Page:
To do this, you’ll need to press and hold a little button on the side of the seats and then push it forward — a little frustrating if you ask us. Yes, the buttons work, but you’d expect a vehicle at this price point to at least have power-folding seats.
There is, however, a more significant obstacle than you’ll come across — the issue of getting the seats back into position. To do this, you’ll have to reach all the way inside the car, then press and hold down the button while simultaneously pulling the seat back up.
Honestly, this is one of the worst, most ridiculous seat folding systems out there, especially for such an expensive vehicle.
Tesla, what on earth were you thinking?
Falcon Wing Doors
Open the passenger doors of the X Plaid, and you’ll be greeted by something rather unexpected — gullwing doors.
Tesla’s decision to add gullwing (or falcon-wing doors as they call them) has injected a real supercar-like element into the Model X Plaid.
This provides some additional flashiness to proceedings, but it’s also rather practical.
The Model X Plaid comes standard with 20-inch Cyberstream Wheels. However, it is possible to upgrade to 22-inch Turbine wheels at an additional cost.
Now let’s dig a little deeper into the interior.
Minimalistic and virtually buttonless — the interior of the Model X Plaid has Tesla written all over it.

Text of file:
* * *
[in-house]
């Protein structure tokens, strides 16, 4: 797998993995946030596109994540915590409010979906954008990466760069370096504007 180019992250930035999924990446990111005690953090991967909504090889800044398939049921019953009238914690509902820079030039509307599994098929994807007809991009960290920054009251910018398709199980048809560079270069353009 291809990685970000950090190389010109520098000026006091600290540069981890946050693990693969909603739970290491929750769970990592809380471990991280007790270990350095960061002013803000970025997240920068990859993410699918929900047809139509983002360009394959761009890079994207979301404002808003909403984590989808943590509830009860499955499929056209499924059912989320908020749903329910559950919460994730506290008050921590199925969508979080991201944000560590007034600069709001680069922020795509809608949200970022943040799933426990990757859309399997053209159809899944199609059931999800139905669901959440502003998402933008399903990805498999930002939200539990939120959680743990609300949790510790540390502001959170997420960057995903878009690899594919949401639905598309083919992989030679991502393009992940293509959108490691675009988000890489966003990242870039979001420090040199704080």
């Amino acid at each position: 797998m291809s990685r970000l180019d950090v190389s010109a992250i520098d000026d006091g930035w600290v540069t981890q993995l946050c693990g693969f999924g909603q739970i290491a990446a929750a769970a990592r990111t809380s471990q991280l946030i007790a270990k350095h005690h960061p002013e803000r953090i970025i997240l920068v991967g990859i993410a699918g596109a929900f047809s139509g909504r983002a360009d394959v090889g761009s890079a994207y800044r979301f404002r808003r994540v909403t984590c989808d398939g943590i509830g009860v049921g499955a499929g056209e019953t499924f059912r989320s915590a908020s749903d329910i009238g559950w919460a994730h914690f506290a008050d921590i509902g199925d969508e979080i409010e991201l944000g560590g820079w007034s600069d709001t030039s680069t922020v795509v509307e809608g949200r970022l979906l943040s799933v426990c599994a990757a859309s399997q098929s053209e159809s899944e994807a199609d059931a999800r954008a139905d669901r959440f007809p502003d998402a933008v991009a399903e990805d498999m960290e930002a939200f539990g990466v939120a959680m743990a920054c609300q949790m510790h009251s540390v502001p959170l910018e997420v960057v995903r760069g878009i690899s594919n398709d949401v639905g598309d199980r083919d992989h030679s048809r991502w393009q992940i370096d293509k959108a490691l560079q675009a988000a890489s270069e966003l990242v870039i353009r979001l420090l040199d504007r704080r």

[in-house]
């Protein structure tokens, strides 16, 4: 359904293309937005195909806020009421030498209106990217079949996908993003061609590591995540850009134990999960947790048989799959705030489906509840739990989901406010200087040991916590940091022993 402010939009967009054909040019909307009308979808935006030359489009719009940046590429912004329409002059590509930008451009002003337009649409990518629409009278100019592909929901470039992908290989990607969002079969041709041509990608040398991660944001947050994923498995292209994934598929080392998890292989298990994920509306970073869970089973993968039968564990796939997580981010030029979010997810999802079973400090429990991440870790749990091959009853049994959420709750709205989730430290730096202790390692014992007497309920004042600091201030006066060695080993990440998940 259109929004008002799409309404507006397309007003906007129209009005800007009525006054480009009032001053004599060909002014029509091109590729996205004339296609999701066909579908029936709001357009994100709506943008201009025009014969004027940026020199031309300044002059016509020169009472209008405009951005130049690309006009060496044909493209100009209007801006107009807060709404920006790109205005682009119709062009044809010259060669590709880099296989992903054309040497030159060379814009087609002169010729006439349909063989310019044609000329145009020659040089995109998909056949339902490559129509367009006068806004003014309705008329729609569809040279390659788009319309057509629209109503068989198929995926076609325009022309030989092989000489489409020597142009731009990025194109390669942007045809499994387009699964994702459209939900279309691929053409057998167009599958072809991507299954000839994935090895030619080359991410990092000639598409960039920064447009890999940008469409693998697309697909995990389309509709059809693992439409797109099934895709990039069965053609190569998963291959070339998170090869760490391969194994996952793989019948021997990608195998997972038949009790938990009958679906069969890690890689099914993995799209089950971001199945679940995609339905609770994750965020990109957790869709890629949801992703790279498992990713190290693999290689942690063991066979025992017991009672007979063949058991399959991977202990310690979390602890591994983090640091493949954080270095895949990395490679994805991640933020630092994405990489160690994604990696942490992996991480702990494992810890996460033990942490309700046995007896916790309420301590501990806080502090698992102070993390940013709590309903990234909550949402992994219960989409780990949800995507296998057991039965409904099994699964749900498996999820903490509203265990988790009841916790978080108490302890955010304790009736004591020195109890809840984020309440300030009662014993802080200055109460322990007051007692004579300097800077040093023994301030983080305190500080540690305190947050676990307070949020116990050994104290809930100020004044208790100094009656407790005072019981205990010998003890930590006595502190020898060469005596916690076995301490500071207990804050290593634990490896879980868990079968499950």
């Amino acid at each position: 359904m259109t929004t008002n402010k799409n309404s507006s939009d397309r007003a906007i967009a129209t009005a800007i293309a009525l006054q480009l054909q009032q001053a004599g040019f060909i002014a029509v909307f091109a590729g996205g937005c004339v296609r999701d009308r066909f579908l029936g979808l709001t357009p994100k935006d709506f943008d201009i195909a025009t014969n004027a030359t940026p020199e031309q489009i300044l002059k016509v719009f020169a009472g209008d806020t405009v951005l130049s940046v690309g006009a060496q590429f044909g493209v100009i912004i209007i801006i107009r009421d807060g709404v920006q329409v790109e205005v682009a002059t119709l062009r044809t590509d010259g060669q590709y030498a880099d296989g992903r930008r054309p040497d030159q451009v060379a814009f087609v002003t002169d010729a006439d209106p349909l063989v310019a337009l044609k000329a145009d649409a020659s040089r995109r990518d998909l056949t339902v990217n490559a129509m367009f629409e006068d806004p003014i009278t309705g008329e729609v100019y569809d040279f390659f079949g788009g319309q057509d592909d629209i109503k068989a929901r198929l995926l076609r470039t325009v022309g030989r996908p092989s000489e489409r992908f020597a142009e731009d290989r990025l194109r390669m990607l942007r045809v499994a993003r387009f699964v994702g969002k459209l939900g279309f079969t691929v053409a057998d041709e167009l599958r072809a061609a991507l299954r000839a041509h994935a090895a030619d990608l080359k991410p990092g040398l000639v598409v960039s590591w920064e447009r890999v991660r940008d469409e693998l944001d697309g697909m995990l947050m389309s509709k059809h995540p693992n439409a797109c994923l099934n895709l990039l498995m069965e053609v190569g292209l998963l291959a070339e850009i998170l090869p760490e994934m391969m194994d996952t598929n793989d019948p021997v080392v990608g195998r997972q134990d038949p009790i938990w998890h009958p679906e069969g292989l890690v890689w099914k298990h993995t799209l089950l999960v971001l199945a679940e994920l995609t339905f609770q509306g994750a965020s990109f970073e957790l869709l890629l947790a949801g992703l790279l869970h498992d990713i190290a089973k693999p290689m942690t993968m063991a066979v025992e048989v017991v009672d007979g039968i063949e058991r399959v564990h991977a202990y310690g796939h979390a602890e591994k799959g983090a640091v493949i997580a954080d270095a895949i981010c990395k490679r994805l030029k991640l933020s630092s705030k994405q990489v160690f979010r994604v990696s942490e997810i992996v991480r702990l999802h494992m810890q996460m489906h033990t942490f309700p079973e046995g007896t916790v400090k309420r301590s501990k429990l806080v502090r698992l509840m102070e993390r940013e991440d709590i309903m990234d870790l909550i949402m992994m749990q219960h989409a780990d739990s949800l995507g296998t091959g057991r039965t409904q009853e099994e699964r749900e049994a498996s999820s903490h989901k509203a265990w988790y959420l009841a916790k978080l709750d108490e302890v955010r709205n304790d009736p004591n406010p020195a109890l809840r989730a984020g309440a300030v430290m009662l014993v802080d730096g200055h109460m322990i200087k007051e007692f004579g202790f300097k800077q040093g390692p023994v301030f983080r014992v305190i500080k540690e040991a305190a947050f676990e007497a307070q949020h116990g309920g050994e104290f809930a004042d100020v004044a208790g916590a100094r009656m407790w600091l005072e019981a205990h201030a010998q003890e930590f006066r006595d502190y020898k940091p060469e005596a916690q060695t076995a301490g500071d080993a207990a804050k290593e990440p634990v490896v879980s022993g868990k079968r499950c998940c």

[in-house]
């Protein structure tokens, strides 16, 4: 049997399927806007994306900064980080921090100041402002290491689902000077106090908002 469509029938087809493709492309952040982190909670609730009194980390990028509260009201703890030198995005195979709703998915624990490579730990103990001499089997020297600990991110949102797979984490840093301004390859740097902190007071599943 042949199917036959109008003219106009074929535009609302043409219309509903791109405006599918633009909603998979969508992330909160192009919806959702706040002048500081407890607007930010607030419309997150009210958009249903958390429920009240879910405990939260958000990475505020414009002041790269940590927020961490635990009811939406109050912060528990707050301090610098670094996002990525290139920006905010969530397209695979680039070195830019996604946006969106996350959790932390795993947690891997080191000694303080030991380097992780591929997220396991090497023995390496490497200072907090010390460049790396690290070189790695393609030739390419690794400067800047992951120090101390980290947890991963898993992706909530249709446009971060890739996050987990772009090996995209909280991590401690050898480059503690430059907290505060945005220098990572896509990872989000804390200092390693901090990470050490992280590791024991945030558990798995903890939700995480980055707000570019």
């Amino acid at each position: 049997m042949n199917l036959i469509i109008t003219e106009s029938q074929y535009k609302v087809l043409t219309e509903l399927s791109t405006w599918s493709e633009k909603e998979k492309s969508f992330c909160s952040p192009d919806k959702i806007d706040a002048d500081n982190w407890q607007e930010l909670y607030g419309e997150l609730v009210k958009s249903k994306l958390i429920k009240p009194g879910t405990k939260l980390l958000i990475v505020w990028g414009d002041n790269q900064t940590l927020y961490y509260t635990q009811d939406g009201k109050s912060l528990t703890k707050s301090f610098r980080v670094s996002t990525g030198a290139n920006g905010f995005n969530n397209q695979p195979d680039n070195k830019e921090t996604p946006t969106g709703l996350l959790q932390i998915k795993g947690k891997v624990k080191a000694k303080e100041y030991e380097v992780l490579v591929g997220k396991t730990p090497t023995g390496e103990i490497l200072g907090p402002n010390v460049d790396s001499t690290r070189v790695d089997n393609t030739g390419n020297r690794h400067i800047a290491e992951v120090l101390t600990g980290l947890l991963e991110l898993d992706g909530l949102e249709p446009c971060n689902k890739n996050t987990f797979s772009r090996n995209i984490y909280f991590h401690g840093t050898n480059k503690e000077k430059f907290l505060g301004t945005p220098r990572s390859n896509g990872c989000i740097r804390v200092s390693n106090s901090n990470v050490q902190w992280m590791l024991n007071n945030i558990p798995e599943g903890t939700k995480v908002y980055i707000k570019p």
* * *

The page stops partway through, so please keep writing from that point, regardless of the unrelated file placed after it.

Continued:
Tesla has done a great job overhauling the interior. The company itself has stated that seat rails are the only similarity that the 2022 X Plaid shares with the older models.
Color-wise, the interior comes in standard black (a tad boring). You can, however, opt for a two-tone black and white or cream interior at an additional cost.
Additionally, you can choose between carbon fiber or walnut trim.
The 6-seater interior of the Model X Plaid is incredibly airy and spacious, primarily due to the windshield, which is really just a giant glass panel.
It starts where a standard windshield would and then travels all the way over the heads of the front seat occupants.
The windshield and the ceiling’s lack of busyness give the interior a massive, open-air feeling that you just don’t get with any other vehicle.
There are, however, sun visors folded to the side that you can use. Should you need one, simply move it until they latch onto the panel with your central rearview mirror.
Here you’ll find a second and third row of passenger seats.
The second-row seats are mounted on what looks like pedestals — it seems as though they’re suspended over the floor. They are also power-operated with controls that can be found on the side of the seat. Using these controls allows you to move each seat up, down, forward, and backward.
Credit: Doug DeMuro
Second-row occupants can also use a third touch screen that includes climate controls, seat heating options, and entertainment apps such as Netflix, Youtube, and Twitch.
If you’re willing to spend a little extra, you can splash out on a dedicated Tesla handhold control that allows your passengers to play some games while on the move.
The talk of the town — Tesla decided to fit the Model X Plaid with a very unconventional yoke steering wheel.
Some of you may be partial to this race car-esque addition. Others, not so much.